Advertisers may be spending millions coming up with cool images to sell their products. But a growing body of 'subvertisers' have their sharp wits ready to uncool them. The example featured here shows the carefree cartoon character used to sell Camel cigarettes in, well, a rather more realistic setting. The small-print reads: 'The surgeon general warns that cigarettes are sold by corporations who don't care if you live or die.' The subvertisement comes from the Canadian group Adbusters, which has made a fine art of taking on companies like Marlboro, Benetton, McDonalds, Coca Cola, and Calvin Klein – and beating them at their own game. Anti-consumerism is taking hold in various ways in many parts of the world with ten countries participating in the annual 'Buy Nothing Day', this year to be held on November 28 in the US, Canada, Aotearoa/NZ and Australia. 'No Shop' day in Britain, organized by the Manchester-based 'Enough' Campaign, will take place on November 29. The organizers manage to make 'no shopping' sound like a real treat – which it is!
See Action section for details and contacts.
|TWO BIRDS, ONE STONE|
JULIO ETCHART /
Chinese farmer Su Ling is proud of her vegetables. On the left are two beds growing with bright green leaves and thick, crisp stalks. In pitiful juxtaposition is a plot of vegetables with yellow blotchy leaves and thin stalks. The healthier crop was treated with a new type of organic fertilizer – partly derived from recycled rubbish – known as New Manor. The other was dressed with an ordinary chemical fertilizer. Research on the new organic fertilizer began in 1994. Its maker, Taishan Green Products Manufacturing Company, is now negotiating with local authorities to set up factories in Gansu, Liaoning and Sichuan provinces to recycle rubbish into fertilizer. Most of China's towns and cities are besieged with mounds of rubbish. Beijing produces 12,000 tonnes of it a day, with 1,080 garbage mounds scattered around the capital’s suburbs. Fertilizer from waste is nothing new in China. About 35 per cent of urban household refuse is separated and sold to farmers who rot it down in compost heaps to an organic soil conditioner-cum-fertilizer. But if it's not properly sorted it can be an un-nutritious hotchpotch.4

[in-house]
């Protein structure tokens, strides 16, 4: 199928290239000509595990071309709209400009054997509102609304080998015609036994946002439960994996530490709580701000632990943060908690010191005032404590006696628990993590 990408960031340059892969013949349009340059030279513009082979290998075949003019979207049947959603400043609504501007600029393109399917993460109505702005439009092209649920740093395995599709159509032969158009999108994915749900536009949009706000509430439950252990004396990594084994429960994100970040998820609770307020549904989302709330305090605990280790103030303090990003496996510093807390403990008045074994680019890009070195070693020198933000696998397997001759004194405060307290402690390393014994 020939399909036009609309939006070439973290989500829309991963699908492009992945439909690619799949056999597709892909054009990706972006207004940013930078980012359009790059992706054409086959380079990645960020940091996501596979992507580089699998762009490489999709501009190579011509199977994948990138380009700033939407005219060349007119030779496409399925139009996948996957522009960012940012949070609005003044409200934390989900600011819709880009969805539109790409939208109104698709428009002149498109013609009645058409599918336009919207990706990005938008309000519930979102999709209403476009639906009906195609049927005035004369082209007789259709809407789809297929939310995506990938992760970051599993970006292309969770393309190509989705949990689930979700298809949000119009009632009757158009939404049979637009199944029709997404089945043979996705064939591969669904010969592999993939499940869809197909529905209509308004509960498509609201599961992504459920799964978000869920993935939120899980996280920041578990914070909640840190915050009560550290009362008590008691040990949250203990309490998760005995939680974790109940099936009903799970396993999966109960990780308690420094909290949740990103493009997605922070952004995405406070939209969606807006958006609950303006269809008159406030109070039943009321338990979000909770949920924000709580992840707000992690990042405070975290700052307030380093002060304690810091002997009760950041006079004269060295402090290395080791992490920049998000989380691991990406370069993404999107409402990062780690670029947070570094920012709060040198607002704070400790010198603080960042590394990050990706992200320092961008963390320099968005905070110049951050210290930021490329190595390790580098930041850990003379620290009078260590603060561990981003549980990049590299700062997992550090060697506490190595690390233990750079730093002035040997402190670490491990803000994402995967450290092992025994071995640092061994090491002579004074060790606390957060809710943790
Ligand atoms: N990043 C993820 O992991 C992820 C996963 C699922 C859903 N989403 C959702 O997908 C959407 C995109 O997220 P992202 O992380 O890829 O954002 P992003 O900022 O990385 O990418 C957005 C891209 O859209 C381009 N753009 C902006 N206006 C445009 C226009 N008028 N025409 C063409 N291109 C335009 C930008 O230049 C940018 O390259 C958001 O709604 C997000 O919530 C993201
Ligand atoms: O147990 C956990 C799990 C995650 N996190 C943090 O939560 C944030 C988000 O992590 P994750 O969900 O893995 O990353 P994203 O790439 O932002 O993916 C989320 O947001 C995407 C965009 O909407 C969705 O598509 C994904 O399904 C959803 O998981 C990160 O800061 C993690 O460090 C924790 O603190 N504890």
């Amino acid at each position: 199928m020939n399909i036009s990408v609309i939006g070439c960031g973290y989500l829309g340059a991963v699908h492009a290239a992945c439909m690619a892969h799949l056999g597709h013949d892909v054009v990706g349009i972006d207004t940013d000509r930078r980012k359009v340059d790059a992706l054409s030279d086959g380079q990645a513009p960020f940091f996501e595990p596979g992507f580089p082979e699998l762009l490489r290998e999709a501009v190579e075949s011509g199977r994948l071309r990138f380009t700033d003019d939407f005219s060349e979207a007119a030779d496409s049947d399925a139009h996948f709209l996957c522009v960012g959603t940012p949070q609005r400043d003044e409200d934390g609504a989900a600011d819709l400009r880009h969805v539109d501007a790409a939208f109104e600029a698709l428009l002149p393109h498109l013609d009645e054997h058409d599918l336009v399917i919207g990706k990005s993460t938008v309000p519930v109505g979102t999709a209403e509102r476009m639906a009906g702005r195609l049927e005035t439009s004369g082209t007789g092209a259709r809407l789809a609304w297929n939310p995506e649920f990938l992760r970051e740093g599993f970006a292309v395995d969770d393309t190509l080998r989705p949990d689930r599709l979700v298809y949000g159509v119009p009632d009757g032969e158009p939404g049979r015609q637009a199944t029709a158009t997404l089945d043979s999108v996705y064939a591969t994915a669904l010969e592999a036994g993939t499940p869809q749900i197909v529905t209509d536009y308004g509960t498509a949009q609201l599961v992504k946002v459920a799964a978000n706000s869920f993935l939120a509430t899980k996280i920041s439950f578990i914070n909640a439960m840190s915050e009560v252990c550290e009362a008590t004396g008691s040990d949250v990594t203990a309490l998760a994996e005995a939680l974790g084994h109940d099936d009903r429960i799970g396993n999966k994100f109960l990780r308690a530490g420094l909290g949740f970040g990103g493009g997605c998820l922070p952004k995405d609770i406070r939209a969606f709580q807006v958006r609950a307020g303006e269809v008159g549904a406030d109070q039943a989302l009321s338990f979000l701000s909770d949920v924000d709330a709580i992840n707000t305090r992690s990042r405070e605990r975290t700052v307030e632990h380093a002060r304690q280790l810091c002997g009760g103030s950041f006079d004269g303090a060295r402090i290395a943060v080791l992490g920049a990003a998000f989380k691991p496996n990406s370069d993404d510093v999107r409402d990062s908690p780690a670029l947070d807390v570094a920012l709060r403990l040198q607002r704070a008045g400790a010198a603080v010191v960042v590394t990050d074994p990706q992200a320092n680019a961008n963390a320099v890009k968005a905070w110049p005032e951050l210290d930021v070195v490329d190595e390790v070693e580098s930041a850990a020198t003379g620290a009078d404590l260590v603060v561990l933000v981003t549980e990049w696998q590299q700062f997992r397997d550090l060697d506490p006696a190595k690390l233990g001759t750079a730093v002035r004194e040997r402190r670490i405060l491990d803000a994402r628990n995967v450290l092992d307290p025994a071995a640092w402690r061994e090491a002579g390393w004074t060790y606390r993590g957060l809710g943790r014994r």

1 People and Planet Vol 4 No 1.
2 Sewage Solutions by Nick Grant, Mark Moodie and Chris Weedon , Centre for Alternative Technology Publications, Powys, Wales.
3 International Toxics Investigator 8.2.Greenpeace International.
4 Pan Xiaoying, Gemini News.
© Copyright New Internationalist Magazine 1997